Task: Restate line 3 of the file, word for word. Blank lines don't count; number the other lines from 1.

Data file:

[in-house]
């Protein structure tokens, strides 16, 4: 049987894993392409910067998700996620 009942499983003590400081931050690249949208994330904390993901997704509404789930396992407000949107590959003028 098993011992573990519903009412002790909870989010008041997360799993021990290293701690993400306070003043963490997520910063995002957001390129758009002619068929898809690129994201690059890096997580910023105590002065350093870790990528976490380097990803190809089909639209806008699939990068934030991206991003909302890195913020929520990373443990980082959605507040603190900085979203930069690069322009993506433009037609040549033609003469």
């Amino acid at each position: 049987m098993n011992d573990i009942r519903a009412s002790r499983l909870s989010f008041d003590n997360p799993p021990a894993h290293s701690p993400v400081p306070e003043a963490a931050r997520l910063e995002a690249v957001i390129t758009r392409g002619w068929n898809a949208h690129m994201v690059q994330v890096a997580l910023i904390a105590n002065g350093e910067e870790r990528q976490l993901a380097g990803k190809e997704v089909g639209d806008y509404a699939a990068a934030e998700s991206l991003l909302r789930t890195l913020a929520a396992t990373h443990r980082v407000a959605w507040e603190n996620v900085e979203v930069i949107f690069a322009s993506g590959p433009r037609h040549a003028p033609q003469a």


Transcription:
């Amino acid at each position: 049987m098993n011992d573990i009942r519903a009412s002790r499983l909870s989010f008041d003590n997360p799993p021990a894993h290293s701690p993400v400081p306070e003043a963490a931050r997520l910063e995002a690249v957001i390129t758009r392409g002619w068929n898809a949208h690129m994201v690059q994330v890096a997580l910023i904390a105590n002065g350093e910067e870790r990528q976490l993901a380097g990803k190809e997704v089909g639209d806008y509404a699939a990068a934030e998700s991206l991003l909302r789930t890195l913020a929520a396992t990373h443990r980082v407000a959605w507040e603190n996620v900085e979203v930069i949107f690069a322009s993506g590959p433009r037609h040549a003028p033609q003469a």